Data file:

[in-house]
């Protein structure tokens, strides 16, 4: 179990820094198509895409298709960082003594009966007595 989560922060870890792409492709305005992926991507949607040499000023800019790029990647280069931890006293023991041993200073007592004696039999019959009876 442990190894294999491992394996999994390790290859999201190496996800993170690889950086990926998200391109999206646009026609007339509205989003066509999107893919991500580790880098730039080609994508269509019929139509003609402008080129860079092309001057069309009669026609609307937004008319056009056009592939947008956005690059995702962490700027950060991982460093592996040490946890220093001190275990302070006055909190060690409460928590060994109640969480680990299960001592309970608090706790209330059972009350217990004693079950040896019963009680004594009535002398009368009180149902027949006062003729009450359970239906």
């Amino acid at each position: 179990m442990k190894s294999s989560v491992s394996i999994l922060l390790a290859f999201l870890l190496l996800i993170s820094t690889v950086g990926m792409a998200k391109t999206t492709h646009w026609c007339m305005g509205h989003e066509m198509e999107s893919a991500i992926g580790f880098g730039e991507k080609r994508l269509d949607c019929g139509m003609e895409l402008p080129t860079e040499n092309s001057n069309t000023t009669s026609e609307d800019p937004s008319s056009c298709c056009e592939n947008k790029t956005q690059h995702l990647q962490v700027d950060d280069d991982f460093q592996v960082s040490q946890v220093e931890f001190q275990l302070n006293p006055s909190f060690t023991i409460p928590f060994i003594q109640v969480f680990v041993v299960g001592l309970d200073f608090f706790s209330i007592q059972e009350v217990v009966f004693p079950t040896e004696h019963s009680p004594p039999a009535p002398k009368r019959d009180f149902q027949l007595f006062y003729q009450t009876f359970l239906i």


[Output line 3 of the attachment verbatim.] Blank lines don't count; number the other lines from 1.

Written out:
């Amino acid at each position: 179990m442990k190894s294999s989560v491992s394996i999994l922060l390790a290859f999201l870890l190496l996800i993170s820094t690889v950086g990926m792409a998200k391109t999206t492709h646009w026609c007339m305005g509205h989003e066509m198509e999107s893919a991500i992926g580790f880098g730039e991507k080609r994508l269509d949607c019929g139509m003609e895409l402008p080129t860079e040499n092309s001057n069309t000023t009669s026609e609307d800019p937004s008319s056009c298709c056009e592939n947008k790029t956005q690059h995702l990647q962490v700027d950060d280069d991982f460093q592996v960082s040490q946890v220093e931890f001190q275990l302070n006293p006055s909190f060690t023991i409460p928590f060994i003594q109640v969480f680990v041993v299960g001592l309970d200073f608090f706790s209330i007592q059972e009350v217990v009966f004693p079950t040896e004696h019963s009680p004594p039999a009535p002398k009368r019959d009180f149902q027949l007595f006062y003729q009450t009876f359970l239906i």